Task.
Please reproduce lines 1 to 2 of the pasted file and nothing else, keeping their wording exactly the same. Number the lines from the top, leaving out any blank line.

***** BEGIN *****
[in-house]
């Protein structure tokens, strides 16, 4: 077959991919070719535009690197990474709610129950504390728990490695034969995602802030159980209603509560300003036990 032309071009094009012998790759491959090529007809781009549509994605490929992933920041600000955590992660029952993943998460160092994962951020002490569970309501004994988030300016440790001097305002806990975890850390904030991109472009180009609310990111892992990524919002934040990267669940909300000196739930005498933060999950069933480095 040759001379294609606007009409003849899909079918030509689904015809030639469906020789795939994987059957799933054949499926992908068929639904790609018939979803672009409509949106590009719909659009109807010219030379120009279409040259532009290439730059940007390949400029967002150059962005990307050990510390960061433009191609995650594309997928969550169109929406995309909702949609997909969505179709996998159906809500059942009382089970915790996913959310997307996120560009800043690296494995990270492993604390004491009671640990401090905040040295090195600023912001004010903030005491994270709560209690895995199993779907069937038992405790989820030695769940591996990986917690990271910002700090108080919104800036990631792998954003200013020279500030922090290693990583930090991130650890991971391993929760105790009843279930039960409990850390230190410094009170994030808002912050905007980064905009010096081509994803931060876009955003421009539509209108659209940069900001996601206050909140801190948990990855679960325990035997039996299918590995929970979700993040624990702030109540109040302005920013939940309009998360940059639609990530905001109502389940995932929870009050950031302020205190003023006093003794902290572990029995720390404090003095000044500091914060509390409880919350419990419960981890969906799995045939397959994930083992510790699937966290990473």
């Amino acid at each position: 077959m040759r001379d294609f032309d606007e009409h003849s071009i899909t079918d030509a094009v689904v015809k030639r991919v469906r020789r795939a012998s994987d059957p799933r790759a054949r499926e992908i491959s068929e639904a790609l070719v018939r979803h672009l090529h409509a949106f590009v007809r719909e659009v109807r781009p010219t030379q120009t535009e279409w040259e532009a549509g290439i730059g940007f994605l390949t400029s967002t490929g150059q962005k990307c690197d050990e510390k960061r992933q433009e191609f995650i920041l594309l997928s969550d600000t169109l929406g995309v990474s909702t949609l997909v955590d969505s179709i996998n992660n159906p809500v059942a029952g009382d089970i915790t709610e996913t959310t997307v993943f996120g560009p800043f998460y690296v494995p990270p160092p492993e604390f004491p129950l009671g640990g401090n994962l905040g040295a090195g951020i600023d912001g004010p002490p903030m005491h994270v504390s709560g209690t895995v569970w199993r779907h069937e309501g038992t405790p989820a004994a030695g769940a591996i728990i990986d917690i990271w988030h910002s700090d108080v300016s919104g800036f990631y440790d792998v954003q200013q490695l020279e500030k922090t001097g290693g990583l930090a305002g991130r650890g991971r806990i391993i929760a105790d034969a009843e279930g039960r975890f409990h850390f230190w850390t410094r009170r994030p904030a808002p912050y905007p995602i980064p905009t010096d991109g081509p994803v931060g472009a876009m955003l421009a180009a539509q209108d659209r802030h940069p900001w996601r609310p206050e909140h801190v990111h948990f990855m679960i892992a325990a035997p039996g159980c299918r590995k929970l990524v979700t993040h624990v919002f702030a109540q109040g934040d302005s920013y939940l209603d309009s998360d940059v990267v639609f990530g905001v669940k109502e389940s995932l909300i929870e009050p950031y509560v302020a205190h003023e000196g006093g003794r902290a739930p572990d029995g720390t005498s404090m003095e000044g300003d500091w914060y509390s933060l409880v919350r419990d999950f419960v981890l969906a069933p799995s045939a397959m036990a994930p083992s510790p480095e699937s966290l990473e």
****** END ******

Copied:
[in-house]
């Protein structure tokens, strides 16, 4: 077959991919070719535009690197990474709610129950504390728990490695034969995602802030159980209603509560300003036990 032309071009094009012998790759491959090529007809781009549509994605490929992933920041600000955590992660029952993943998460160092994962951020002490569970309501004994988030300016440790001097305002806990975890850390904030991109472009180009609310990111892992990524919002934040990267669940909300000196739930005498933060999950069933480095 040759001379294609606007009409003849899909079918030509689904015809030639469906020789795939994987059957799933054949499926992908068929639904790609018939979803672009409509949106590009719909659009109807010219030379120009279409040259532009290439730059940007390949400029967002150059962005990307050990510390960061433009191609995650594309997928969550169109929406995309909702949609997909969505179709996998159906809500059942009382089970915790996913959310997307996120560009800043690296494995990270492993604390004491009671640990401090905040040295090195600023912001004010903030005491994270709560209690895995199993779907069937038992405790989820030695769940591996990986917690990271910002700090108080919104800036990631792998954003200013020279500030922090290693990583930090991130650890991971391993929760105790009843279930039960409990850390230190410094009170994030808002912050905007980064905009010096081509994803931060876009955003421009539509209108659209940069900001996601206050909140801190948990990855679960325990035997039996299918590995929970979700993040624990702030109540109040302005920013939940309009998360940059639609990530905001109502389940995932929870009050950031302020205190003023006093003794902290572990029995720390404090003095000044500091914060509390409880919350419990419960981890969906799995045939397959994930083992510790699937966290990473």